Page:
fri 04/12/2020

Divorce, Sky Atlantic | reviews, news & interviews

Divorce, Sky Atlantic

Divorce, Sky Atlantic

Sarah Jessica Parker and Sharon Horgan are a marriage made in heaven

The great American break-off: Thomas Haden Church and Sarah Jessica Parker in 'Divorce'

Divorce opened on Sarah Jessica Parker inspecting the work of time in the mirror. Goodbye Carrie, hello Frances, upstate New Yorker, mother of two and wife to a man who demands equal time in the bathroom. “I was forced to take a shit in this coffee can in the garage,” hollered Robert through the door before barging in to reveal an abysmal moustache.

Divorce opened on Sarah Jessica Parker inspecting the work of time in the mirror. Goodbye Carrie, hello Frances, upstate New Yorker, mother of two and wife to a man who demands equal time in the bathroom. “I was forced to take a shit in this coffee can in the garage,” hollered Robert through the door before barging in to reveal an abysmal moustache.

In Divorce, ubiquitous relationship analyst Sharon Horgan continues her long uninterrupted series of home runs. Like Pulling and Motherland and even Catastrophe, it announces its zone of interest in a one-word title. The difference is that this time she has exported her interest in marital trauma, bedroom dysfunction and potty-mouthed dialogue Stateside. But it still has her paw prints all over it. When Frances opens her mouth she sounds uncannily like Horgan's creature. “When did it start to go off track?” asks Robert as he grapples with the truth that his marriage may be over. “When you grew the moustache?” offers Frances.

'Divorce' gives all the empathetic lines to the female characters

The bigger HBO budget available to Horgan means there are more expensive interiors, glossier actors and breathing room for the story in the shape of 10 episodes. Horgan has also taken advantage of America’s slacker gun laws to catalyse the plot with a pistol shot. Robert and Frances attended a 50th for her friend Diane, whose husband toasted her in a speech of withering hostility (“Diane has never looked her age… till now.”) She revenge-bopped with a hottie, and a gun ended up being pulled out of drawer. Frances, observing the whole train wreck, promptly determined to take a flying leap out of her own marriage. “I want to save my life while I still care about it,” she explained to Robert. By the end of a richly entertaining first episode, he had vowed to “make you miserable and your children hate you”.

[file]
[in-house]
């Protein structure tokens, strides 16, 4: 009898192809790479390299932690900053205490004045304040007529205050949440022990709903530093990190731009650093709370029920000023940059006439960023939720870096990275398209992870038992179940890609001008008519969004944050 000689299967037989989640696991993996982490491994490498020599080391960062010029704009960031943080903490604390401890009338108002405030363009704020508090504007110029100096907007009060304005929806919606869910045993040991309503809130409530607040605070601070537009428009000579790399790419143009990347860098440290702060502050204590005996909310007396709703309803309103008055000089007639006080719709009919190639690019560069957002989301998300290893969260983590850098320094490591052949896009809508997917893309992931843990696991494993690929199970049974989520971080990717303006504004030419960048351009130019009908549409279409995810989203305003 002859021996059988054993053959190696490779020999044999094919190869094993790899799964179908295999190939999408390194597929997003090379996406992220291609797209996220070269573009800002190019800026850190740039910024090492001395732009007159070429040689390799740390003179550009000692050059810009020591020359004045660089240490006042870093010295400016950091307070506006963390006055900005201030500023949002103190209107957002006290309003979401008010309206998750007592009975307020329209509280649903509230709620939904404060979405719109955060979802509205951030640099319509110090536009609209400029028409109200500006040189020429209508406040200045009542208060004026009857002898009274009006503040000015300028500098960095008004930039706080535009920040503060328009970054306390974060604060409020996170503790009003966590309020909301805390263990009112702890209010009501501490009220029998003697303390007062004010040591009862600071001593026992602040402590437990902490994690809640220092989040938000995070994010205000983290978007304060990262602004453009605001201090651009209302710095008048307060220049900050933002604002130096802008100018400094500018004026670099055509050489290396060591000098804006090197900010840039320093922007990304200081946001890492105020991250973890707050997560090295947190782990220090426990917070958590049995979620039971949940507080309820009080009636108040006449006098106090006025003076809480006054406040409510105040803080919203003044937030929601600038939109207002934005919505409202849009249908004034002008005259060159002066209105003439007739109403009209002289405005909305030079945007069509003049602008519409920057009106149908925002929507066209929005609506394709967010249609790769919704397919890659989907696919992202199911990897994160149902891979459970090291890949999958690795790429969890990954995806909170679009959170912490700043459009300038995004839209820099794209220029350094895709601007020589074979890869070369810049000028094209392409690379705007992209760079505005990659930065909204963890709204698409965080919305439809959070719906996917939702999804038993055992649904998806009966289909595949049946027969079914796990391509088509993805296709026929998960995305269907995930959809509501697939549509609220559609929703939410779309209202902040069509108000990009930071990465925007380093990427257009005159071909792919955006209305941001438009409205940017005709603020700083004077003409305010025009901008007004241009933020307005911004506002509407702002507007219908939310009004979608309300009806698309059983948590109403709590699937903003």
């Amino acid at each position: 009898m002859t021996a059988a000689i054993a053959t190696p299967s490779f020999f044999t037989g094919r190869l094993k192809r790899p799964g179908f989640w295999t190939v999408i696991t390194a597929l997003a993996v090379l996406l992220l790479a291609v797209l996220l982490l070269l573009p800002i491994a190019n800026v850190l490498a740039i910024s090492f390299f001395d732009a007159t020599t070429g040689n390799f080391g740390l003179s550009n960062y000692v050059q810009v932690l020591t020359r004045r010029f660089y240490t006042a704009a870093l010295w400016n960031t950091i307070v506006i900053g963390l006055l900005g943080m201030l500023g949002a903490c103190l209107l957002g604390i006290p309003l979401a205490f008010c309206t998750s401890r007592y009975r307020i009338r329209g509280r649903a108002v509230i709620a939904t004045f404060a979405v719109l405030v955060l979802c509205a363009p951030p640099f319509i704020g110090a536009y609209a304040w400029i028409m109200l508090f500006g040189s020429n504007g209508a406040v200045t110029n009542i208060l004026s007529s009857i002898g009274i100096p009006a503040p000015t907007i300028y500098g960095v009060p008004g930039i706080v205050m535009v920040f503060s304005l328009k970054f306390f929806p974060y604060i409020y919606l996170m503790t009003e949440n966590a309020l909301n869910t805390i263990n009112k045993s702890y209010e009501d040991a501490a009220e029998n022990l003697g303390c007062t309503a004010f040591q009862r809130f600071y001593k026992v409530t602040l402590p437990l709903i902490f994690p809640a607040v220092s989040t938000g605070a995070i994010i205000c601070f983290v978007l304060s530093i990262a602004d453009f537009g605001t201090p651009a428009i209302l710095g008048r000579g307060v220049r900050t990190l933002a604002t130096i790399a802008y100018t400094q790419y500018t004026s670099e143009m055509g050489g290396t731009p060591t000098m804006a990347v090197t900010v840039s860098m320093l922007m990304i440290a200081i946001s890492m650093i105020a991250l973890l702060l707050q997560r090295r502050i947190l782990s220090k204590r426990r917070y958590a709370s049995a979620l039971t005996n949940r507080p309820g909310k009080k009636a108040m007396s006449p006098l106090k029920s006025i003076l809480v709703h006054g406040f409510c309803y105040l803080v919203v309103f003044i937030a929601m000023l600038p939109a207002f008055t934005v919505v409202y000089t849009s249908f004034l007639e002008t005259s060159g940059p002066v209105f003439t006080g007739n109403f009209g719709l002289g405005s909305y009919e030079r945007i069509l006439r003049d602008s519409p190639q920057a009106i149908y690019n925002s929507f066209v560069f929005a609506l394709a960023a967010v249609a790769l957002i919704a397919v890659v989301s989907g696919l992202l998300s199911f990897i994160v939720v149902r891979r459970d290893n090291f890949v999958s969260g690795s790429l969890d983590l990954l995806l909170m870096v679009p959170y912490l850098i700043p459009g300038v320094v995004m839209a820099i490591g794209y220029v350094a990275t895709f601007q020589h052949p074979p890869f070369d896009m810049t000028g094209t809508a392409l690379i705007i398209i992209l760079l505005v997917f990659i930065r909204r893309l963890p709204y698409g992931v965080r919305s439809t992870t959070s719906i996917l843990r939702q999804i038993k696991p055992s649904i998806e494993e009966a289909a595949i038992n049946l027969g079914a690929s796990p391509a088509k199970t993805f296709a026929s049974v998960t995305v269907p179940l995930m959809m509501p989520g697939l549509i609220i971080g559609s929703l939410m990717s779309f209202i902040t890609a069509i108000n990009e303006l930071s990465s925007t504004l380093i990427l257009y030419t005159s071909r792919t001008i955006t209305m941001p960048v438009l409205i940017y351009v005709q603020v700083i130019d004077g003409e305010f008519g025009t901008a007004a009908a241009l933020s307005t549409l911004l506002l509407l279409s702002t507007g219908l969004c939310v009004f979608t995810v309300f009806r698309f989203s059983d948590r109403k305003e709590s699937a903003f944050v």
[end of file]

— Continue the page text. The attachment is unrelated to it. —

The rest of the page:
Cooked up by a dream sister act of Horgan and Parker, Divorce gives all the empathetic lines to the female characters. It’s not necessarily a shortcoming, but the dynamic is very different from the sense of moral equilibrium Horgan conjured up with Rob Delaney in Catastophe. There’s absolutely nothing about Frances’s intensely boring husband that makes you want to stay her hand. In a clumsy stab at sexual rapprochement, Robert woodenly announced a plan “to lick your vagina and tongue-dart your anus” and it sounded like the very worst idea in the history of the world. Even Julian, the New York boyfriend she’s been seeing for a year is a bit of a jerk with his architectured stubble and homemade granola and above all his commitment phobia. “I thought that was role-playing sexy talk,” he said when he’s reminded that shacking up together had been discussed. He’s played by of Flight of the ConchordsJemaine Clement.

Parker, whose off-screen persona is all about control and empowerment (she’s executive producer here), is impressively vulnerable as Frances, while Thomas Haden Church meticulously captures the essence of Robert, a low-pressure zone emanating self-pity and petulance. A hoot and a treat.

@JasperRees

There’s absolutely nothing about Frances’s intensely boring husband that makes you want to stay her hand

rating

Editor Rating: 
4
Average: 4 (1 vote)

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